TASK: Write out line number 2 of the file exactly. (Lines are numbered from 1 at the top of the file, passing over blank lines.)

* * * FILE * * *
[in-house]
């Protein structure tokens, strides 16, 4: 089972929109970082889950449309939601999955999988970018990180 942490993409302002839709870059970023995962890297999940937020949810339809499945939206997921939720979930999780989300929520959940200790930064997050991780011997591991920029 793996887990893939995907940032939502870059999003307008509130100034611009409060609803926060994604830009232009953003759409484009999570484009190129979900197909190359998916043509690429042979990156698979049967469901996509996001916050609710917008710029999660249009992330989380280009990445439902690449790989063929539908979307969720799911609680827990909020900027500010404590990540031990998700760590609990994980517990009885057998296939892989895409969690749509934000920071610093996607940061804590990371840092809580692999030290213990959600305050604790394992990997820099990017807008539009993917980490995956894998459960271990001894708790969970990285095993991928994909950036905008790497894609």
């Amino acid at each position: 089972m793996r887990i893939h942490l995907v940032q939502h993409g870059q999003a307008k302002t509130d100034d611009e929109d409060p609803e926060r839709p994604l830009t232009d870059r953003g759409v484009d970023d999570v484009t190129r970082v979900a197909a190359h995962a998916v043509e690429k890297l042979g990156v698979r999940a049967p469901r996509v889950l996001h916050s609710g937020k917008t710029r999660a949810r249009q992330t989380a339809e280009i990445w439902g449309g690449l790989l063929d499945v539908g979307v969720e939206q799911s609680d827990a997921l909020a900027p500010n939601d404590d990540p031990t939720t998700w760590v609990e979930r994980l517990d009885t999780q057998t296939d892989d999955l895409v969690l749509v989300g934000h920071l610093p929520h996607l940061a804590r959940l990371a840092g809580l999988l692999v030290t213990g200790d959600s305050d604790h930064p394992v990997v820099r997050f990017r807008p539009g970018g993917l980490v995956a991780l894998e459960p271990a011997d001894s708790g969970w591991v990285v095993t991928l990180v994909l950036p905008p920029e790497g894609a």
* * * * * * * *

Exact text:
């Protein structure tokens, strides 16, 4: 089972929109970082889950449309939601999955999988970018990180 942490993409302002839709870059970023995962890297999940937020949810339809499945939206997921939720979930999780989300929520959940200790930064997050991780011997591991920029 793996887990893939995907940032939502870059999003307008509130100034611009409060609803926060994604830009232009953003759409484009999570484009190129979900197909190359998916043509690429042979990156698979049967469901996509996001916050609710917008710029999660249009992330989380280009990445439902690449790989063929539908979307969720799911609680827990909020900027500010404590990540031990998700760590609990994980517990009885057998296939892989895409969690749509934000920071610093996607940061804590990371840092809580692999030290213990959600305050604790394992990997820099990017807008539009993917980490995956894998459960271990001894708790969970990285095993991928994909950036905008790497894609």